The old adage “You only get one chance to make a first impression” was never truer than in the world of face-to face marketing. These principles can be applied to promotional events and all aspects of our face-to-face visual marketing.

Take a stroll through any trade show, and you may find yourself making split second conclusions about what booths you like or dislike. Within seconds we develop our impressions of a particular company without stepping onto their carpet. This phenomenon of “thinking without thinking” is detailed in the book Blink by Malcolm Gladwell , where he describes “a system in which our brain reaches conclusions without immediately telling us that it’s reaching conclusions.”

This is why it is so important to take stock of our current exhibit properties and view them through the eyes of our clients and prospects. We tend to fight fiercely for what WE want to see in our booth, but do we know what our attendees want to see? Too often we are focused inward on our wants without looking outward to seek what our attendees want to experience.

We all have certain clients we feel appropriate turning to for this type of feedback. A great time to do the research is within a week after a client has visited your booth at a show, while it’s fresh in his or her mind. This is an excellent opportunity to get the input you are looking for and strengthen your customer relationship by building rapport.

When doing this, it’s important that you “give permission” to the client to make any comments, even if they are constructive in nature.

Here are some questions you can ask when obtaining your feedback from your client:

  1. I am seeking honest feedback from you so we can update our exhibit to better serve you, so please don’t hold back any comments, even if they are constructive in nature. We really want to get your pulse on how we performed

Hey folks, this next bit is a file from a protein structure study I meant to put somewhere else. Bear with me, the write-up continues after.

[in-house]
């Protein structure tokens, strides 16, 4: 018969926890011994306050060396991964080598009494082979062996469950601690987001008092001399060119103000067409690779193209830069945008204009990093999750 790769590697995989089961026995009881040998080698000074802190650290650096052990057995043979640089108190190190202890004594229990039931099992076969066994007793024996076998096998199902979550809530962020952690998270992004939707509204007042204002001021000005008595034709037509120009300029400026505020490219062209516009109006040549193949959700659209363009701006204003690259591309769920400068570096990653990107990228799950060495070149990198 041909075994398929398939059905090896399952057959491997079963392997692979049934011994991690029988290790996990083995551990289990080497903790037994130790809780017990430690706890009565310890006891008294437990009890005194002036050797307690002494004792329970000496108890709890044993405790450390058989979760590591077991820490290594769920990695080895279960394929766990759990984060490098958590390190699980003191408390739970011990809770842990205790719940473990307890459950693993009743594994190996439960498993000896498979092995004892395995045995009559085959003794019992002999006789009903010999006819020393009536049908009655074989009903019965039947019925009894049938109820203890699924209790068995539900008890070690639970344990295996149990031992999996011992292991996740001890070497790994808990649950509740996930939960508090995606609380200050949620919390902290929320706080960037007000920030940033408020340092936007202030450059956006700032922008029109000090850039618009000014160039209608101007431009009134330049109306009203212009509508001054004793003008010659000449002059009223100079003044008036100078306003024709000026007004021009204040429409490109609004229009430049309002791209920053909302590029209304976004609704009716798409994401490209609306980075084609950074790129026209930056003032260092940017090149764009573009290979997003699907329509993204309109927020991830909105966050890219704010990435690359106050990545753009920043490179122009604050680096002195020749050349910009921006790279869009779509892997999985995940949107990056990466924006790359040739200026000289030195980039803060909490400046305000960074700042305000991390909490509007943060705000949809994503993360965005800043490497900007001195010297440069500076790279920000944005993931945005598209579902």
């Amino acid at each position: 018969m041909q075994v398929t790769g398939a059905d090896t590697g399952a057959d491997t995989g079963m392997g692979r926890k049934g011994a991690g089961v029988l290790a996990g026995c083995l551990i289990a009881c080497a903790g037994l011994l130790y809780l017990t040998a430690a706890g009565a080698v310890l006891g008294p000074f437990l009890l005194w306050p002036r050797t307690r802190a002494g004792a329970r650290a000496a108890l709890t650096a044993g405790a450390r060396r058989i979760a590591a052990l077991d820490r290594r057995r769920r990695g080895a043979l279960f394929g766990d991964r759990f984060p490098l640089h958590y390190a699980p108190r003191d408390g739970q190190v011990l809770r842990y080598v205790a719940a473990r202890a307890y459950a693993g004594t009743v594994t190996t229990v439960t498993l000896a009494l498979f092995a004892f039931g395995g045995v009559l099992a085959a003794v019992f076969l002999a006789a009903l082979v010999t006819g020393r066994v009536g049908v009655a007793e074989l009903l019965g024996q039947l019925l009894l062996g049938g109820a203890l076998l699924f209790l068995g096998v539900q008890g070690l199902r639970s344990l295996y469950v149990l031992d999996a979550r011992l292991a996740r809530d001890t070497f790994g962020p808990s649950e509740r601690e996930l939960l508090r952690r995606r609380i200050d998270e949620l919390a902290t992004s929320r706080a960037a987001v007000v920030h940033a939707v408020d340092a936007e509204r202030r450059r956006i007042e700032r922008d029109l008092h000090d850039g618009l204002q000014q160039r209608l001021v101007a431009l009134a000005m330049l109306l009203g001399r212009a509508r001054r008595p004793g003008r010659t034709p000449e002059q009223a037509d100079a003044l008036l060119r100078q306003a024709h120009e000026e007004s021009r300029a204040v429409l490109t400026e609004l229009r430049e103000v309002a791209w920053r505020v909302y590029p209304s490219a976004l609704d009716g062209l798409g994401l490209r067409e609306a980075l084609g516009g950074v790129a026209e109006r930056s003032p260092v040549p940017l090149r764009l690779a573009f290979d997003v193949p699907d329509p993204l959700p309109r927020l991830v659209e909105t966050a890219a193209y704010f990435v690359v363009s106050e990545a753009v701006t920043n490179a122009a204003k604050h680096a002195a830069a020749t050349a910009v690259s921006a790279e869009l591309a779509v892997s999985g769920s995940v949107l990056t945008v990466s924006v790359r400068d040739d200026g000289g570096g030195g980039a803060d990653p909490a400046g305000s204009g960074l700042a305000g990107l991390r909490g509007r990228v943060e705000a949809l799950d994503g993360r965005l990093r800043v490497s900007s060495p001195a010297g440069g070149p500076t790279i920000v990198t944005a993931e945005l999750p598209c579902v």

2. What was your overall impression of the look and feel of our exhibit?
  3. Did you recognize us immediately, did our branding stand out?
  4. Did the booth staffers greet you promptly? Were they courteous and helpful?Did our booth help you better understand our product and services?
  5. In terms of our graphics, did you find them helpful? Were they easy to comprehend?
  6. Did you participate in the demonstration we presented on the LCD monitor? Was it boring, too complicated, or just right?
  7. Did you leave the both satisfied that your visit was worthwhile, or was something lacking?
  8. If there were one suggestion you would have, what would it be?”

By asking these or other custom-tailored questions, important insight can be gained as to what your clients think of your show presence and how you can improve your results.

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Image & Design: Evaluate Your Needs to Make Appropriate Updates to Your Display